The estimated reading time for this post is 2 minutes
I overheard someone in the stairwell when I was heading down to the scrum meeting say, “You know, since these scrum meetings ask us what we are working on in the next 24 hours, I’ve been so productive! You know that people are going to check in on you and your goals.”
I also noticed this evening, going through photos on my phone that there is more public writing about my personal goals than in the past. Because of this public writing, whether it is in a scrum meeting where people are taking notes as I speak, when it is my turn, or whether it is the silent reflective writing my department did this morning to bring us back together as a team after a weekend apart, I’m noticing that when my words are shared in writing, there is a personal call to action and a level of accountability to make good on those words.
Here are some of my words from today.
Bottom middle: I shared that a victory was working on uniform vocabulary with my team – and I shared that writing a blog post about that goal helped me return to it, stick with it, and help me to stay with the goals I set last week. I shared that in the next 24 hours, I needed to schedule the orientation for the hybrid PE course and message enrolled students about the time and location. And, I shared that an obstacle was finding who to talk to at SAHS about PE space for the hybrid course’s weekly cardio lab.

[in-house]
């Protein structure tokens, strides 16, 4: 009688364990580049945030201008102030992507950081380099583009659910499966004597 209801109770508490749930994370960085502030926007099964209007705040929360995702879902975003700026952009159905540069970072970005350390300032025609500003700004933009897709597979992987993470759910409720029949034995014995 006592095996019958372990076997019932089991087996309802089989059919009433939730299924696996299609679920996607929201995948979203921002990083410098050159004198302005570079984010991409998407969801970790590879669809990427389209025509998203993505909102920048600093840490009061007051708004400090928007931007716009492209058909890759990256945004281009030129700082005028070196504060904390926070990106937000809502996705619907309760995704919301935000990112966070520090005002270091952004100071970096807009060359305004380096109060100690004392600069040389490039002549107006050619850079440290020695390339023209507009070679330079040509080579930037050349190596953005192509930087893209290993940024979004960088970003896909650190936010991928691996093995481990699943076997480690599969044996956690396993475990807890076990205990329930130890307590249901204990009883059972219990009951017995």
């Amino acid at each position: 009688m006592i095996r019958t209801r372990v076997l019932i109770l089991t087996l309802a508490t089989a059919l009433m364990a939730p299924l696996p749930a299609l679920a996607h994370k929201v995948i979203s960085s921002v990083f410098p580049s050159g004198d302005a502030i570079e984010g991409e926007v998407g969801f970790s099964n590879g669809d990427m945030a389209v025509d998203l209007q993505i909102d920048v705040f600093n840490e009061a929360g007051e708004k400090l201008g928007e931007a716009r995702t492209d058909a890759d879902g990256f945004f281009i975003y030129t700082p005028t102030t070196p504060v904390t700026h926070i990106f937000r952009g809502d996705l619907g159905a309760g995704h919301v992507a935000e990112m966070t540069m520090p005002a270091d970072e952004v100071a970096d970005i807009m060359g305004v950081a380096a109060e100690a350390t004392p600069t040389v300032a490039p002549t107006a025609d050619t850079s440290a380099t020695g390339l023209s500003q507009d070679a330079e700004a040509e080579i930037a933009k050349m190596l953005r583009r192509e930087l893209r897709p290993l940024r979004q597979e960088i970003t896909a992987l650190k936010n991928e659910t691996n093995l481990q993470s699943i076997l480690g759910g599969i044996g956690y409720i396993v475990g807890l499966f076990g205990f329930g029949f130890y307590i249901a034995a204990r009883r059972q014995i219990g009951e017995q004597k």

It’s hard to see on this photo, but I committed during our scrum meeting with the SanArts Conservatory team to provide consultation and training on the use of Google Calendar by a distributed team of conservatory teachers, to help update the SanArts website with timely information, and to create a social media communication “recipe” where posts and updates are automatically shared to multiple channels via ifttt.com.
After a weekend apart from each other, we reunited as a team with this exercise:
- Each team member has a laminated 11 x 17 paper and a dry erase marker. (We happen to have our avatars on our makeshift whiteboards.)
- Team member #1 gets to ask a question of the team, designed to help us reconnect and share our thoughts. We all respond to the question in writing on our laminated whiteboards (with our avatars on them), and then share by showing our responses (without talking) with the team. After reading our various responses, each person on the team gets one follow-up question. Repeat for Team Member #2, then #3.
- Our questions were the following:
- “How do you feel after the weekend about our live YouTube show?”
- How can we share the supportive, sharing culture we find in scrum meetings and team debriefs with teachers and students at sites?
- “If you were looking back on this time a year from now, and said,’Don’t miss that opportunity,’ what opportunity would that be?